French foreign policy under sarkozy

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French foreign policy under President Sarkozy

The election of 2007 brought up a new man on the political scene of France, a former leader of UMP (centre-right party) has been elected president.
Today, looking back and summarizing his two years in the office we can certainly conclude that his presidency has certainly brought a change in the style of French foreign policy. Sarkozy’s longpolitical apprenticeship shaped his approach to the politics and relations in the multipolar world. He learned to maximize the support of his party and attract the attention of the media. He cultivated relationships with powerful and the less powerful ones. Last, but not least he did not hesitate to break off relationships at crucial moments.

In the first year in office, Sarkozy hasemployed all of these tactics in order to accumulate as much power in his hands as possible and to advance his foreign policy agenda, even though it often seemed that he did it to “limit” the power of his own prime minister.
He has launched initiatives on many fronts: with the European Union, to win approval of the Lisbon Treaty; with Libya, to free the Bulgarian nurses held captive there, securecontracts with the government, and enlist Qaddafi in his plan for a Mediterranean Union; with Russia, to discuss the supply of gas to Western Europe; with Africa, to initiate a new relationship with France’s former colonies; to China, to negotiate economic issues and the sale of nuclear reactors; with Lebanon, to register French support of the new government; with the United Kingdom, to convince theBritish with the notion that France under Sarkozy had become more England-friendly; with Germany, to smooth differences with Angela Merkel; with NATO, to begin consideration of full French integration into the military command structure; and with the United States, to signal a more flexible French position vis-à-vis American military engagements abroad.

But, which of these initiatives isSarkozy really committed to attain? Which of them could be understood as the priorities of the recent foreign policy of France? In my opinion, with Sarkozy it is difficult to say and it is clear that inconsistency is the word that would characterize his approach. And even though, in December 2008, he was ranked on the 3rd place in Time Magazine just after Barack Obama and Henry Paulson. But theinternational press also made some critical remarks about his ambivalent politics. For example, Sarkozy as a clear Atlantist, was criticized of inviting the Syrian president Bashar al-Assad to discuss the Union for the Mediterranean, even though the American ostensibly oppose talks with states that are backing terrorist groups, such as Hezbollah. But, this approach might be also a sign to enhance theposition of France as a regional broker. These complex maneuvers however show Sarkozy as a mere showman, who is interested in everything with the main purpose to gain more public attention. For example, the images broadcasted round the world while leading the Bulgarian nurses out of the desert. In my opinion, the approach is more complex and his moves more complementary. Losses – the disapprovalof Merkel to participate on the Union for the Mediterranean initiative could be sacrificed for gains in other fields.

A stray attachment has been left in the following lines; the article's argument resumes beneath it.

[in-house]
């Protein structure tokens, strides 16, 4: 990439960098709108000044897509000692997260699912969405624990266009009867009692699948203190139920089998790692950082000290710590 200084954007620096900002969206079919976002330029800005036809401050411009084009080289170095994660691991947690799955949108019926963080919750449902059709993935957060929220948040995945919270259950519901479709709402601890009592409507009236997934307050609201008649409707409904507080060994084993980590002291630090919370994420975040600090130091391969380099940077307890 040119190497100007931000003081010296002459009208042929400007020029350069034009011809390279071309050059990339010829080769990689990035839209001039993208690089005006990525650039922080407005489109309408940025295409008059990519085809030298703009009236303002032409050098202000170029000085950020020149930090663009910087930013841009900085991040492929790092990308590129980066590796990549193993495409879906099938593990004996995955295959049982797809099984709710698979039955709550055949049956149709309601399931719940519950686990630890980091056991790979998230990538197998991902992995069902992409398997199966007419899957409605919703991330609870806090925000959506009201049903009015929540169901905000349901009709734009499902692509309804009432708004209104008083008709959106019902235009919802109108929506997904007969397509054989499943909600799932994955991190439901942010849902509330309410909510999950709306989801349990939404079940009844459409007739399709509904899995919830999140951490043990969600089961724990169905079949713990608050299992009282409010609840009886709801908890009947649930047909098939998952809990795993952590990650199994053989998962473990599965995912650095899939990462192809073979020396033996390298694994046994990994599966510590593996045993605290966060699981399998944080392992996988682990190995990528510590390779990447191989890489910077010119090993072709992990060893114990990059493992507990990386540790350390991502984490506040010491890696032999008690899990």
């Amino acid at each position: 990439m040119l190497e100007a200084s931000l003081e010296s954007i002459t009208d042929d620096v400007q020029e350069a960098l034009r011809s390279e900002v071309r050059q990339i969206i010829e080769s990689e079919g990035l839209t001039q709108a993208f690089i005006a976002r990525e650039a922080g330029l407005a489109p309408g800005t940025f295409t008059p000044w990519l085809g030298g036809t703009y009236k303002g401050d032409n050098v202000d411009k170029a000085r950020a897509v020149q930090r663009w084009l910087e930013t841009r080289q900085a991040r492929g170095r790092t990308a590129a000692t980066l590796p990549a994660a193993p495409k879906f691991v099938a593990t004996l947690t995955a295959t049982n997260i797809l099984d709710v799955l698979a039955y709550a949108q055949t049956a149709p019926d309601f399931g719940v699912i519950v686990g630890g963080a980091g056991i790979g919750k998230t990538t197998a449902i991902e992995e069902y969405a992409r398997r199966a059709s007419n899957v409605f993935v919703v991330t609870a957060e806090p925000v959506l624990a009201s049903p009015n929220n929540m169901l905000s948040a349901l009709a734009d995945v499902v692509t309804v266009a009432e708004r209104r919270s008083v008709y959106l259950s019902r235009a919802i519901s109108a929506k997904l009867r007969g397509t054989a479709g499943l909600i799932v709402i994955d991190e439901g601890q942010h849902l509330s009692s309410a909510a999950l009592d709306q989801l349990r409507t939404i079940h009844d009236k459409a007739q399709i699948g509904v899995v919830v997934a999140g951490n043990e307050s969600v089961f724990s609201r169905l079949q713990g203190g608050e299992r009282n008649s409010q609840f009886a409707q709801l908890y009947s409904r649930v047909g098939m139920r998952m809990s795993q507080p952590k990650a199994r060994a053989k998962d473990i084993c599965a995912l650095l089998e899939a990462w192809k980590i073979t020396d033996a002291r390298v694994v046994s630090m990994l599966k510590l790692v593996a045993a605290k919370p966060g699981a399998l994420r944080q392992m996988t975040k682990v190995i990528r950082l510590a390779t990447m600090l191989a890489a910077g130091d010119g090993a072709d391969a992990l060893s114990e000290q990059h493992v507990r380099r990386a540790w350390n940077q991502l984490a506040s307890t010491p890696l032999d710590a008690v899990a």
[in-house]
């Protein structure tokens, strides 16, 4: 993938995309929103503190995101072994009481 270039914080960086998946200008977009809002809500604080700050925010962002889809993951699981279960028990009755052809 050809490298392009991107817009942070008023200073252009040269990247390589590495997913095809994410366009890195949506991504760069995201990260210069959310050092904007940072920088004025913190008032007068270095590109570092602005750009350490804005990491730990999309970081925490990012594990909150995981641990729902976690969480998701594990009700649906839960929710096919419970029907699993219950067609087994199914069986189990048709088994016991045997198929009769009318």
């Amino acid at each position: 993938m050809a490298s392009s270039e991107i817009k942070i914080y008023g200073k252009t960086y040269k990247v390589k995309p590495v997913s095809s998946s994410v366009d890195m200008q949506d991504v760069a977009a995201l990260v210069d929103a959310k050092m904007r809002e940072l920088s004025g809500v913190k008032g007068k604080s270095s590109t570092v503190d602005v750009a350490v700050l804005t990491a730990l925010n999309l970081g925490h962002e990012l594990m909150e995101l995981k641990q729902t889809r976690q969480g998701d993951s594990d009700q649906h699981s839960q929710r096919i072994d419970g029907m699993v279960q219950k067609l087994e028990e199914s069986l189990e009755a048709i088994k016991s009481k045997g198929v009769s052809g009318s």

In the French policy as in many others, there is one area of particular importance, the domain of economy. Here, the president does not hesitate to negotiate to sign contracts, for example to secure future energy resources. From the beginning he approved the merger of theFrench gas company GDF with Suez, he has been keen to secure gas supplies from both Russia and North Africa. He is also committed to the promotion of nuclear power along with the state-owned firm Areva, a global leader in the nuclear industry. The deal he brokered with Libya included a promise of Libyan uranium for Areva along with a Libyan commitment to purchase nuclear power plants from the...
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